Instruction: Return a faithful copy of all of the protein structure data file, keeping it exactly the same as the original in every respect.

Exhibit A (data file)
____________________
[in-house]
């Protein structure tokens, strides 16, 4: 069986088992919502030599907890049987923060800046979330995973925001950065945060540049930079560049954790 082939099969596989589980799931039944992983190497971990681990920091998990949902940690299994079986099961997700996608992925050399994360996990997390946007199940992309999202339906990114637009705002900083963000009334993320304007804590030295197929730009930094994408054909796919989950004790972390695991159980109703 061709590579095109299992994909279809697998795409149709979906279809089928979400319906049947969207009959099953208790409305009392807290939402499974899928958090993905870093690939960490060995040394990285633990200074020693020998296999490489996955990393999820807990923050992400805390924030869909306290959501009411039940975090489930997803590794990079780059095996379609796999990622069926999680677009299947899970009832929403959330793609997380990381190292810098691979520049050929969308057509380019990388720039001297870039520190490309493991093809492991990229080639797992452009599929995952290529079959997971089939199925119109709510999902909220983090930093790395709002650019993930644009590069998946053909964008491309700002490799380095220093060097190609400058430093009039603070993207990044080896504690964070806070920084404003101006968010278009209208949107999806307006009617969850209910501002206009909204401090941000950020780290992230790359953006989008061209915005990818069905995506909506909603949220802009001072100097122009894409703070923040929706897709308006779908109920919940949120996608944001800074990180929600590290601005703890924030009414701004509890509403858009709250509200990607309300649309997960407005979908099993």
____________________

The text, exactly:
[in-house]
């Protein structure tokens, strides 16, 4: 069986088992919502030599907890049987923060800046979330995973925001950065945060540049930079560049954790 082939099969596989589980799931039944992983190497971990681990920091998990949902940690299994079986099961997700996608992925050399994360996990997390946007199940992309999202339906990114637009705002900083963000009334993320304007804590030295197929730009930094994408054909796919989950004790972390695991159980109703 061709590579095109299992994909279809697998795409149709979906279809089928979400319906049947969207009959099953208790409305009392807290939402499974899928958090993905870093690939960490060995040394990285633990200074020693020998296999490489996955990393999820807990923050992400805390924030869909306290959501009411039940975090489930997803590794990079780059095996379609796999990622069926999680677009299947899970009832929403959330793609997380990381190292810098691979520049050929969308057509380019990388720039001297870039520190490309493991093809492991990229080639797992452009599929995952290529079959997971089939199925119109709510999902909220983090930093790395709002650019993930644009590069998946053909964008491309700002490799380095220093060097190609400058430093009039603070993207990044080896504690964070806070920084404003101006968010278009209208949107999806307006009617969850209910501002206009909204401090941000950020780290992230790359953006989008061209915005990818069905995506909506909603949220802009001072100097122009894409703070923040929706897709308006779908109920919940949120996608944001800074990180929600590290601005703890924030009414701004509890509403858009709250509200990607309300649309997960407005979908099993």